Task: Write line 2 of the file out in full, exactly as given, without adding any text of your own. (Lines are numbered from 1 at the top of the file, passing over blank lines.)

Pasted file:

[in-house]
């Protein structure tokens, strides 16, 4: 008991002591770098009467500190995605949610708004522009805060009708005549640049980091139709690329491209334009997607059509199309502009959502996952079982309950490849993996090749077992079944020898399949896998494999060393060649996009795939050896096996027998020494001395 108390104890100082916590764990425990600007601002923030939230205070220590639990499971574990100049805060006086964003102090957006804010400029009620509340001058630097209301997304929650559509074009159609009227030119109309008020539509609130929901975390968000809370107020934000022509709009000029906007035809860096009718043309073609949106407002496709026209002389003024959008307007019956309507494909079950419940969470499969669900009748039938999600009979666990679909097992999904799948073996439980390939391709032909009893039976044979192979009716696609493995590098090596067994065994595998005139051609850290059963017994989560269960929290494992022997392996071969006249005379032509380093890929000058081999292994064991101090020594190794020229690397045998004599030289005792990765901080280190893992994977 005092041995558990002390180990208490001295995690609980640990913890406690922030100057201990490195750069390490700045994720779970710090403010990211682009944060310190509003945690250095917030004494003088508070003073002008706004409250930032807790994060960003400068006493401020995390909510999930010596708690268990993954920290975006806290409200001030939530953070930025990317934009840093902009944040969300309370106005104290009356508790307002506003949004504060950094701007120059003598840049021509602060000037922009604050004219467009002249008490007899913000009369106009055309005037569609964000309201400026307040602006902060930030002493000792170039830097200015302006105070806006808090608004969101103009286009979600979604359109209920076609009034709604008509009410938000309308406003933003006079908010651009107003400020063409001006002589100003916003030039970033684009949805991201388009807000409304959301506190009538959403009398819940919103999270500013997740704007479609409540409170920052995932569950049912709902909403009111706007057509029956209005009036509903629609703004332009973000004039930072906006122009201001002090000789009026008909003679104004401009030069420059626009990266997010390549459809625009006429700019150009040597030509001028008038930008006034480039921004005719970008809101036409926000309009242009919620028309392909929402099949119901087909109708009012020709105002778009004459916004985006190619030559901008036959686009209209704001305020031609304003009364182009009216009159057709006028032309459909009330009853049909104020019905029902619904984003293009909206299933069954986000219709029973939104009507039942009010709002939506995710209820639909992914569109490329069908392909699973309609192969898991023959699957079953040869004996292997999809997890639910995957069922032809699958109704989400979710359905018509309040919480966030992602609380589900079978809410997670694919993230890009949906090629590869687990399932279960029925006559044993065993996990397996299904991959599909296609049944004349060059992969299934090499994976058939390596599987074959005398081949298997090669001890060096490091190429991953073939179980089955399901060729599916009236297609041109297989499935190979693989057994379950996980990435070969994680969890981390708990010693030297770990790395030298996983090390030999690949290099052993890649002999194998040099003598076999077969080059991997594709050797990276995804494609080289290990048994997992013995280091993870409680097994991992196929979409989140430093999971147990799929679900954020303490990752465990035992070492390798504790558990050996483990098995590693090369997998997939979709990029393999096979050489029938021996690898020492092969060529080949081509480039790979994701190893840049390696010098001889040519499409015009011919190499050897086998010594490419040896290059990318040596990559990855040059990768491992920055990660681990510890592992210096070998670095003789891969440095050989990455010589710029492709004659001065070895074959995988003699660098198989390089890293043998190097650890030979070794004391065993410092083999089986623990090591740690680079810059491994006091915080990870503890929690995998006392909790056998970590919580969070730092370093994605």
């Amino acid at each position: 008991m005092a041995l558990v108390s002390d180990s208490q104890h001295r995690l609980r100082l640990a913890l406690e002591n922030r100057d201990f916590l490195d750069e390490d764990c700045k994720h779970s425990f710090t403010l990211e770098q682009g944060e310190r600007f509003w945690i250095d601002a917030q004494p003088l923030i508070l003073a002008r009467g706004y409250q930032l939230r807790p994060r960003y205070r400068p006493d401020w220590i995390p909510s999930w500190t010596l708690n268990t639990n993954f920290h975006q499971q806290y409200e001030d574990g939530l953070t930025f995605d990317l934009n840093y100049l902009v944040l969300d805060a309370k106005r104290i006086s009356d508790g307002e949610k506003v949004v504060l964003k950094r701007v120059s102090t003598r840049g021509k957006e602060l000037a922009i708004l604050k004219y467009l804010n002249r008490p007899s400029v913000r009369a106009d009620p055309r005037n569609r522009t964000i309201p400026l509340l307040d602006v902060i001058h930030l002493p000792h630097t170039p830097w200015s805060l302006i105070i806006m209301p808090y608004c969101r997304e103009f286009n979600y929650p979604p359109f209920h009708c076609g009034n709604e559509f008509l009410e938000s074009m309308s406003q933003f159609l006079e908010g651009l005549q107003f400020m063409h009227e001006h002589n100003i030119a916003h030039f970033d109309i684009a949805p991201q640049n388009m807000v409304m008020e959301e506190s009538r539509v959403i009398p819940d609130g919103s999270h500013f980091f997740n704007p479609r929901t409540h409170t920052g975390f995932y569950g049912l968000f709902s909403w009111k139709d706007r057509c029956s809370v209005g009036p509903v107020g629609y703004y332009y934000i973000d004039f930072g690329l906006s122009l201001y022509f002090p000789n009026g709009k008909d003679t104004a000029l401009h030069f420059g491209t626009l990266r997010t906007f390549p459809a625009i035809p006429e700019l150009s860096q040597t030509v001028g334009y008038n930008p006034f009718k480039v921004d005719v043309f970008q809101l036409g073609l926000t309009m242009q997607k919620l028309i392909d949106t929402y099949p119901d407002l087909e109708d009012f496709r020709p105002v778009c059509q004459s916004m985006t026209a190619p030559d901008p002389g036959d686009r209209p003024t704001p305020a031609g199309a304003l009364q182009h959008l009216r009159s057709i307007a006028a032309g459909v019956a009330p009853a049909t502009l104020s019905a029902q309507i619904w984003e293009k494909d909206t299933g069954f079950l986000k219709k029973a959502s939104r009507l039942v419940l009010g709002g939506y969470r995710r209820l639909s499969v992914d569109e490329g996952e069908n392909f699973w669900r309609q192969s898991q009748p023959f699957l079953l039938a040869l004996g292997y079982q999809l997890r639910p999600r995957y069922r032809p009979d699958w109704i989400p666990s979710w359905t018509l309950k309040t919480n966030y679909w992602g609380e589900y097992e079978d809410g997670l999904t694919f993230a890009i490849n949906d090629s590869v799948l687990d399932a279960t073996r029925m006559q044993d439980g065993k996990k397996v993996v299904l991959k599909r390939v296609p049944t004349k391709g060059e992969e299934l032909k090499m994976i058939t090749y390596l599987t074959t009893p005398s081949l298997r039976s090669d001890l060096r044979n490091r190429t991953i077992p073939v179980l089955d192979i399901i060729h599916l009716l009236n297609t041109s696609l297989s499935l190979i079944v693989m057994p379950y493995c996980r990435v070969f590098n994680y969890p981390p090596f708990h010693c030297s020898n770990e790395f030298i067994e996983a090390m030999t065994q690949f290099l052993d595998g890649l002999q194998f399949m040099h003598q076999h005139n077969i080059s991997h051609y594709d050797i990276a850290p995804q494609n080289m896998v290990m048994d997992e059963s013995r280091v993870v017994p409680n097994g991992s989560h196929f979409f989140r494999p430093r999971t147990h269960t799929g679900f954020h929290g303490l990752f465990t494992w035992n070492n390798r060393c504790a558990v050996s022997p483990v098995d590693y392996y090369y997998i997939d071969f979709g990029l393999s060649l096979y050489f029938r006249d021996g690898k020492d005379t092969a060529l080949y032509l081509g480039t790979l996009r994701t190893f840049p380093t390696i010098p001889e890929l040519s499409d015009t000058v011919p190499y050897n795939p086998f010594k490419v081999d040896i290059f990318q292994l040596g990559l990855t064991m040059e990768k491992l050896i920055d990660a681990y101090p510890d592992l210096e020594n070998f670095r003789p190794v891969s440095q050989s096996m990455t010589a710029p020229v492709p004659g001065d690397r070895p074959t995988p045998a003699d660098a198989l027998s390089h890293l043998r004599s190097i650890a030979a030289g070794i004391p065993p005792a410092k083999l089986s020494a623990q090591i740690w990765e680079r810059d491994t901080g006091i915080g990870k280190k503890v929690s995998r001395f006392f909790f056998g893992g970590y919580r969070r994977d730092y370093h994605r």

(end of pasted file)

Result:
């Protein structure tokens, strides 16, 4: 008991002591770098009467500190995605949610708004522009805060009708005549640049980091139709690329491209334009997607059509199309502009959502996952079982309950490849993996090749077992079944020898399949896998494999060393060649996009795939050896096996027998020494001395 108390104890100082916590764990425990600007601002923030939230205070220590639990499971574990100049805060006086964003102090957006804010400029009620509340001058630097209301997304929650559509074009159609009227030119109309008020539509609130929901975390968000809370107020934000022509709009000029906007035809860096009718043309073609949106407002496709026209002389003024959008307007019956309507494909079950419940969470499969669900009748039938999600009979666990679909097992999904799948073996439980390939391709032909009893039976044979192979009716696609493995590098090596067994065994595998005139051609850290059963017994989560269960929290494992022997392996071969006249005379032509380093890929000058081999292994064991101090020594190794020229690397045998004599030289005792990765901080280190893992994977 005092041995558990002390180990208490001295995690609980640990913890406690922030100057201990490195750069390490700045994720779970710090403010990211682009944060310190509003945690250095917030004494003088508070003073002008706004409250930032807790994060960003400068006493401020995390909510999930010596708690268990993954920290975006806290409200001030939530953070930025990317934009840093902009944040969300309370106005104290009356508790307002506003949004504060950094701007120059003598840049021509602060000037922009604050004219467009002249008490007899913000009369106009055309005037569609964000309201400026307040602006902060930030002493000792170039830097200015302006105070806006808090608004969101103009286009979600979604359109209920076609009034709604008509009410938000309308406003933003006079908010651009107003400020063409001006002589100003916003030039970033684009949805991201388009807000409304959301506190009538959403009398819940919103999270500013997740704007479609409540409170920052995932569950049912709902909403009111706007057509029956209005009036509903629609703004332009973000004039930072906006122009201001002090000789009026008909003679104004401009030069420059626009990266997010390549459809625009006429700019150009040597030509001028008038930008006034480039921004005719970008809101036409926000309009242009919620028309392909929402099949119901087909109708009012020709105002778009004459916004985006190619030559901008036959686009209209704001305020031609304003009364182009009216009159057709006028032309459909009330009853049909104020019905029902619904984003293009909206299933069954986000219709029973939104009507039942009010709002939506995710209820639909992914569109490329069908392909699973309609192969898991023959699957079953040869004996292997999809997890639910995957069922032809699958109704989400979710359905018509309040919480966030992602609380589900079978809410997670694919993230890009949906090629590869687990399932279960029925006559044993065993996990397996299904991959599909296609049944004349060059992969299934090499994976058939390596599987074959005398081949298997090669001890060096490091190429991953073939179980089955399901060729599916009236297609041109297989499935190979693989057994379950996980990435070969994680969890981390708990010693030297770990790395030298996983090390030999690949290099052993890649002999194998040099003598076999077969080059991997594709050797990276995804494609080289290990048994997992013995280091993870409680097994991992196929979409989140430093999971147990799929679900954020303490990752465990035992070492390798504790558990050996483990098995590693090369997998997939979709990029393999096979050489029938021996690898020492092969060529080949081509480039790979994701190893840049390696010098001889040519499409015009011919190499050897086998010594490419040896290059990318040596990559990855040059990768491992920055990660681990510890592992210096070998670095003789891969440095050989990455010589710029492709004659001065070895074959995988003699660098198989390089890293043998190097650890030979070794004391065993410092083999089986623990090591740690680079810059491994006091915080990870503890929690995998006392909790056998970590919580969070730092370093994605």